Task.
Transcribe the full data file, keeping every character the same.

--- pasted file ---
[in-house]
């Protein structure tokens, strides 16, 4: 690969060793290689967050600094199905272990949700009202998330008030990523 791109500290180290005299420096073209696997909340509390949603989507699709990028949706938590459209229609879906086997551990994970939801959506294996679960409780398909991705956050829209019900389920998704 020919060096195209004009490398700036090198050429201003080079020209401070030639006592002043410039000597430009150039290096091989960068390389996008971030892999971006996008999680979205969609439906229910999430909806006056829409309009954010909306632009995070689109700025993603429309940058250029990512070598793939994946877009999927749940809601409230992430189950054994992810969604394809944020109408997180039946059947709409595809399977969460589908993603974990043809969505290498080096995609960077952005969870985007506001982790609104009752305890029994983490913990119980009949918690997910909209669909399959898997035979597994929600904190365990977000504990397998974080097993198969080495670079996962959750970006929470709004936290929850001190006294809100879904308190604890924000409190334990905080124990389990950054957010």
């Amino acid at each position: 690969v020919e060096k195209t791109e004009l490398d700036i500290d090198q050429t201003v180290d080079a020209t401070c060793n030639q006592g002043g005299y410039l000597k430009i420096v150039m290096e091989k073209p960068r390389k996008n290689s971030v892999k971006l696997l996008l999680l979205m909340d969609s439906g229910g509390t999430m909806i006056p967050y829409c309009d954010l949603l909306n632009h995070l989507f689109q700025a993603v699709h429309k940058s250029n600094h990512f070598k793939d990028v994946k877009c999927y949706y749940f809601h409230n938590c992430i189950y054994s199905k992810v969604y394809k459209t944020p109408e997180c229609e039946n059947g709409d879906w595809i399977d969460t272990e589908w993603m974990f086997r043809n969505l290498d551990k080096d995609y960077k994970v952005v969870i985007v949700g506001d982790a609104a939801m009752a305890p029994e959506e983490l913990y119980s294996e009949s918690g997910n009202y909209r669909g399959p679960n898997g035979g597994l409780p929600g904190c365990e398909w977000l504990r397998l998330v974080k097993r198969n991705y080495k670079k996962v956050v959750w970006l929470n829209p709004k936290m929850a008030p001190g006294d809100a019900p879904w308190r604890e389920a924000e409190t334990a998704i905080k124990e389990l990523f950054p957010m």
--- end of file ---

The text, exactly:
[in-house]
């Protein structure tokens, strides 16, 4: 690969060793290689967050600094199905272990949700009202998330008030990523 791109500290180290005299420096073209696997909340509390949603989507699709990028949706938590459209229609879906086997551990994970939801959506294996679960409780398909991705956050829209019900389920998704 020919060096195209004009490398700036090198050429201003080079020209401070030639006592002043410039000597430009150039290096091989960068390389996008971030892999971006996008999680979205969609439906229910999430909806006056829409309009954010909306632009995070689109700025993603429309940058250029990512070598793939994946877009999927749940809601409230992430189950054994992810969604394809944020109408997180039946059947709409595809399977969460589908993603974990043809969505290498080096995609960077952005969870985007506001982790609104009752305890029994983490913990119980009949918690997910909209669909399959898997035979597994929600904190365990977000504990397998974080097993198969080495670079996962959750970006929470709004936290929850001190006294809100879904308190604890924000409190334990905080124990389990950054957010």
């Amino acid at each position: 690969v020919e060096k195209t791109e004009l490398d700036i500290d090198q050429t201003v180290d080079a020209t401070c060793n030639q006592g002043g005299y410039l000597k430009i420096v150039m290096e091989k073209p960068r390389k996008n290689s971030v892999k971006l696997l996008l999680l979205m909340d969609s439906g229910g509390t999430m909806i006056p967050y829409c309009d954010l949603l909306n632009h995070l989507f689109q700025a993603v699709h429309k940058s250029n600094h990512f070598k793939d990028v994946k877009c999927y949706y749940f809601h409230n938590c992430i189950y054994s199905k992810v969604y394809k459209t944020p109408e997180c229609e039946n059947g709409d879906w595809i399977d969460t272990e589908w993603m974990f086997r043809n969505l290498d551990k080096d995609y960077k994970v952005v969870i985007v949700g506001d982790a609104a939801m009752a305890p029994e959506e983490l913990y119980s294996e009949s918690g997910n009202y909209r669909g399959p679960n898997g035979g597994l409780p929600g904190c365990e398909w977000l504990r397998l998330v974080k097993r198969n991705y080495k670079k996962v956050v959750w970006l929470n829209p709004k936290m929850a008030p001190g006294d809100a019900p879904w308190r604890e389920a924000e409190t334990a998704i905080k124990e389990l990523f950054p957010m």